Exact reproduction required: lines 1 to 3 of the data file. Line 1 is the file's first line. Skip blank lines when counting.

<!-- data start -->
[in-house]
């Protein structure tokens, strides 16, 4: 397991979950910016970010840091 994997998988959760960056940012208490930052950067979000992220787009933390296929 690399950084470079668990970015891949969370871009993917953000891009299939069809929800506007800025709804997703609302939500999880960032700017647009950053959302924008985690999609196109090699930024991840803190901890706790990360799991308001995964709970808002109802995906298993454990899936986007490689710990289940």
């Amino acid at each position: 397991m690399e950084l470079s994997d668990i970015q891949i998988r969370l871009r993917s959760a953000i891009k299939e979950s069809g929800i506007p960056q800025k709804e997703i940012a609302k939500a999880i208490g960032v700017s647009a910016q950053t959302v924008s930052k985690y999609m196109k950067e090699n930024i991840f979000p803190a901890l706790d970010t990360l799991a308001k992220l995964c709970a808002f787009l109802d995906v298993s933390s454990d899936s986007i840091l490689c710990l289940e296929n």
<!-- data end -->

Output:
[in-house]
């Protein structure tokens, strides 16, 4: 397991979950910016970010840091 994997998988959760960056940012208490930052950067979000992220787009933390296929 690399950084470079668990970015891949969370871009993917953000891009299939069809929800506007800025709804997703609302939500999880960032700017647009950053959302924008985690999609196109090699930024991840803190901890706790990360799991308001995964709970808002109802995906298993454990899936986007490689710990289940």
């Amino acid at each position: 397991m690399e950084l470079s994997d668990i970015q891949i998988r969370l871009r993917s959760a953000i891009k299939e979950s069809g929800i506007p960056q800025k709804e997703i940012a609302k939500a999880i208490g960032v700017s647009a910016q950053t959302v924008s930052k985690y999609m196109k950067e090699n930024i991840f979000p803190a901890l706790d970010t990360l799991a308001k992220l995964c709970a808002f787009l109802d995906v298993s933390s454990d899936s986007i840091l490689c710990l289940e296929n």